You decide to bring bread to Mother.
When you open your eyes on the day of the referendum, you are thinking of bananas, of lemon. On the news the anchor speaks with the same breathlessness of the past month. The future of the city hangs in the balance. You crack two eggs into a bowl.
The story shifts to updates about the boy. He is awake but still does not speak. He only points to God. You think “allegedly” as you chase a sliver of shell through the egg whites with your fingertip.
Banana bread is really more like cake. There is no yeast, nothing living to it.
You have bowls of wet and dry ingredients and no time to wait for anything to rise. The anchor with her wardrobe of satin white chemises confirms this – the polls are open now and will close at 7pm tonight. You study her face. Rumor has it she was sent here to Saudade after killing her child during a night terror attack because she thought he was an intruder. You fold the flour into the banana mash that looks like baby food. Her foundation crinkles beneath her eyes like a plaster wall. For all the time you’ve spent watching the news, watching her, you’ve never been able to decide if you think the rumor is true or whether it would matter if it was. You watch as bits of setting powder float down to her blazer.
You pat the remaining residue of banana paste beneath your own eyes. It is something between war paint and retinol. Whatever she did doesn’t matter. The referendum is today. You will bring Mother the loaf. You will ask why she stopped talking to you, if there’s anything you can do to help. You will vote yes.
The banana bread is in the oven. You skipped the walnuts. For all of the attention you have paid to Mother – her moods, her habits – you do not know for sure whether she is allergic to nuts. This troubles you. It reminds you that she is not yours alone. Despite the practiced informality of her title, she is really only the mayor’s mother. Mayor mother. You set to making a glaze. It’s just sugar and water, but it makes everything feel more celebratory.
Before your roommate Cora left that morning, she asked how you planned to vote. Usually Cora looked immaculate, but today her skin was dull, eyes hooded by sleeplessness. You didn’t hear her come home the night before even though you’d dozed off in front of the TV. For a moment you were offended. It didn’t seem there was really any other choice.
“I’m voting yes,” you said, resting the edge of your lip on the round of your coffee mug, its contents gone cold for the second time.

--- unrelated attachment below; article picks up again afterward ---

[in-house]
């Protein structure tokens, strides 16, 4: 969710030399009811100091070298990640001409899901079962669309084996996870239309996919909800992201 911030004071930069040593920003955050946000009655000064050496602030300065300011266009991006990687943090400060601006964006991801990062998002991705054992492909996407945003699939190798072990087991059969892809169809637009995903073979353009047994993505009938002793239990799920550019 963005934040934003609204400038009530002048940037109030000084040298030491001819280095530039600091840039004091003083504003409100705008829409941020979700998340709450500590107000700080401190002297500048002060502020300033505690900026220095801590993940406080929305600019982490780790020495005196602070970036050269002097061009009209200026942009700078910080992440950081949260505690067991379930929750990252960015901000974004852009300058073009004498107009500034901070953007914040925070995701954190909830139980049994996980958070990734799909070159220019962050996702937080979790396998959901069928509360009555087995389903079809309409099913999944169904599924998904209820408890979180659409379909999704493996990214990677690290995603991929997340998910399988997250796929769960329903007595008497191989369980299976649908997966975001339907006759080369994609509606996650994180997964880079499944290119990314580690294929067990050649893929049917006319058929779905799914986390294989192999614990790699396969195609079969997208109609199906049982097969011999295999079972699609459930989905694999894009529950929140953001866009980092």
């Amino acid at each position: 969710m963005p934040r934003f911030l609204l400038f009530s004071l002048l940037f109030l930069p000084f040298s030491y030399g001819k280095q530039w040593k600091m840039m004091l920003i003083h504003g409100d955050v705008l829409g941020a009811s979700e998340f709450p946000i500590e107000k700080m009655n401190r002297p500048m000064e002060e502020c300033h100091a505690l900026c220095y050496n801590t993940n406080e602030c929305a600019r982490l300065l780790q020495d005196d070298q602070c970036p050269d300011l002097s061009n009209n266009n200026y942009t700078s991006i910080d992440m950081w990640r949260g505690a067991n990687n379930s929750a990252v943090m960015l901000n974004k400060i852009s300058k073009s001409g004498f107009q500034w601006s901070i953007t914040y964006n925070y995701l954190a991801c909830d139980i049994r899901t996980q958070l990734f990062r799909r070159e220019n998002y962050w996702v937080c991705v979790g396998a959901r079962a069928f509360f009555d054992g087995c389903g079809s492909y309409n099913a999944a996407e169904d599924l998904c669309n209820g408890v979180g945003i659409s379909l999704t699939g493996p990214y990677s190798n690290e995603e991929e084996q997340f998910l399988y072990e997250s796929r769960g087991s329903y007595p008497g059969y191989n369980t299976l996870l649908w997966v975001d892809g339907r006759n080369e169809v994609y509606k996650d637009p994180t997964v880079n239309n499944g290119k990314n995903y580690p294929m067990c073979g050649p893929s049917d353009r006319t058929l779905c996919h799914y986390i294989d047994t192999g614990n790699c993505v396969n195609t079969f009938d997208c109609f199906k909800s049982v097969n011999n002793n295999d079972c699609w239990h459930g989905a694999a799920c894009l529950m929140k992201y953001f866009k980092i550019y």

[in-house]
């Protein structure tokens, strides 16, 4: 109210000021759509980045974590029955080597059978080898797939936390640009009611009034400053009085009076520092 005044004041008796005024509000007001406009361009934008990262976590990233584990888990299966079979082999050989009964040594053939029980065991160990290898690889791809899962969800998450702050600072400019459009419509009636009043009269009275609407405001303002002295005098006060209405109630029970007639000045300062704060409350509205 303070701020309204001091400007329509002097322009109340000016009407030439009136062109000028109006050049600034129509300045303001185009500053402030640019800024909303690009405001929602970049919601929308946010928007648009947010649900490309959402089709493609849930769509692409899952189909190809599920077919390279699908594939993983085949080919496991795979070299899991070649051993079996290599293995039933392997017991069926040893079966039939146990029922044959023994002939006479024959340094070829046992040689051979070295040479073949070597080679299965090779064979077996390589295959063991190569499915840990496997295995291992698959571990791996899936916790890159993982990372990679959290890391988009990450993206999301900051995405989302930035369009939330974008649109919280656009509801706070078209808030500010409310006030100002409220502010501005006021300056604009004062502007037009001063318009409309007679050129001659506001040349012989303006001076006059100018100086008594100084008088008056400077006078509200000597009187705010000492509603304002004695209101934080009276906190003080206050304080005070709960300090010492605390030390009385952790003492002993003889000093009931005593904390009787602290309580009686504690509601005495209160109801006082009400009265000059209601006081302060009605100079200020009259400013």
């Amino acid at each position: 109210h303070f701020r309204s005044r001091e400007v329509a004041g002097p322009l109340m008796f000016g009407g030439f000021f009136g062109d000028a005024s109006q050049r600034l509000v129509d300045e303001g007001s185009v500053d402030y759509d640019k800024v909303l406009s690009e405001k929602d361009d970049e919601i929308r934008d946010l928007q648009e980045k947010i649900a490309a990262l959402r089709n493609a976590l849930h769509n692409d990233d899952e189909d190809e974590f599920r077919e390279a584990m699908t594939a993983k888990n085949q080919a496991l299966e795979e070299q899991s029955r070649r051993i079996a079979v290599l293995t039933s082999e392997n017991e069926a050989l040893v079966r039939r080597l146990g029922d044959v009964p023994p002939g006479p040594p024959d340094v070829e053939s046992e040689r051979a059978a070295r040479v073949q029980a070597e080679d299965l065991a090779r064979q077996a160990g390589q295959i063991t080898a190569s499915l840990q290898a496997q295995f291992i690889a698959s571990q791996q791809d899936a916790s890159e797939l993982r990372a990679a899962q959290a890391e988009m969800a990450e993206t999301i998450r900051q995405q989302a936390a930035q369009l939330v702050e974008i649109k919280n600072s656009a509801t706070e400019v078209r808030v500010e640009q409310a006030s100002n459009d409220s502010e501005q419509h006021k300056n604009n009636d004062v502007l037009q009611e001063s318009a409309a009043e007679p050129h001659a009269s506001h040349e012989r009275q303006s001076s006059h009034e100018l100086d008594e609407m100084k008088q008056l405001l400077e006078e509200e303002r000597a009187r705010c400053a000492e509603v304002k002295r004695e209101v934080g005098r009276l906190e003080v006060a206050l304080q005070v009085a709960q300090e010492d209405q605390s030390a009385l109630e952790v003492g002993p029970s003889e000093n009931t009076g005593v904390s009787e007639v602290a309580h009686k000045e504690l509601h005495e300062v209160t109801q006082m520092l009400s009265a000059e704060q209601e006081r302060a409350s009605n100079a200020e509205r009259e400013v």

Cora nodded at you, approving. Something flared within you, an irritation you had come to associate with Cora over the months you’d lived together. It felt as though she were testing you, judging. You were both here in this city for people with secrets. Was that not proof enough that you were the same?
“See you there,” she said. Then, before you could turn the question back to her, she was putting in her headphones and adjusting the volume to something you could hear across the room. And gone.
In truth, you like Cora, you think. She has been kind to you, if distant, especially when you first arrived in Saudade. When you crouched on the floor of the bathroom on those nights anxiety and homesickness and guilt turned you inside out until all you could do was spit long strings of saliva into the toilet, she rubbed your back in slow, generous circles. “No one wants to be the unlucky one.”
Now you prefer not to wonder what switched in her when she pulled away. She never told you what she did to end up here, and you knew better than to ask who she had taken from herself or others. Or perhaps you were too squeamish to push.
“It’s a sad, long story. I’ll tell you when you’re feeling better,” she’d dodged. You let her.
In truth you weren’t sure if you felt better, or if you were growing numb to the memory of the sunlight through the windshield, of blood spreading to fill the veins of cracked asphalt. Perhaps the repetition of telling had wrung out the color, the potency, until it was just another story.
The clock on the stove is ten minutes ahead or behind. You can never remember which. You could swear it switches back and forth. In any case, you will leave for Mother’s by noon. Take the bus across the city.
They said Saudade would keep you safe. You would find solace and kinship with others who had been through this. A city of people who had killed others entirely by accident. Of doctors, who in their 32nd hour on their feet, had ordered a patient a fatal dose of morphine, of amateur chefs gathering deathcap mushrooms mistaken for puffballs for the quiche, of teenage boys pushing one another into the shallow ends of pools. You gnawed at the raw, metallic flesh of your lip as you listened to the counselor. It sounded too good to be true. You had searched for others like you in online chatrooms, in the eyes of strangers, on the streets of your hometown and found nothing. But here they all were, thriving, or at least learning to cope, away from the prying of everyone who knew without knowing, who had seen you sobbing outside of the police station begging them to take you day after day, to excise the weight of knowing: it was you, it was you, it was you.
Ayla Zuraw-Friedland is a writer and publishing professional living in Brooklyn. Her past writing has been published or is forthcoming in The Drift, The London Review of Books, GAY the Magazine, Publisher’s Weekly, and The Cape Cod Poetry Review. Twitter: @kaylasansk
Want to read more? A full excerpt of Like Anywhere Else is published in EXCERPT Magazine - No 1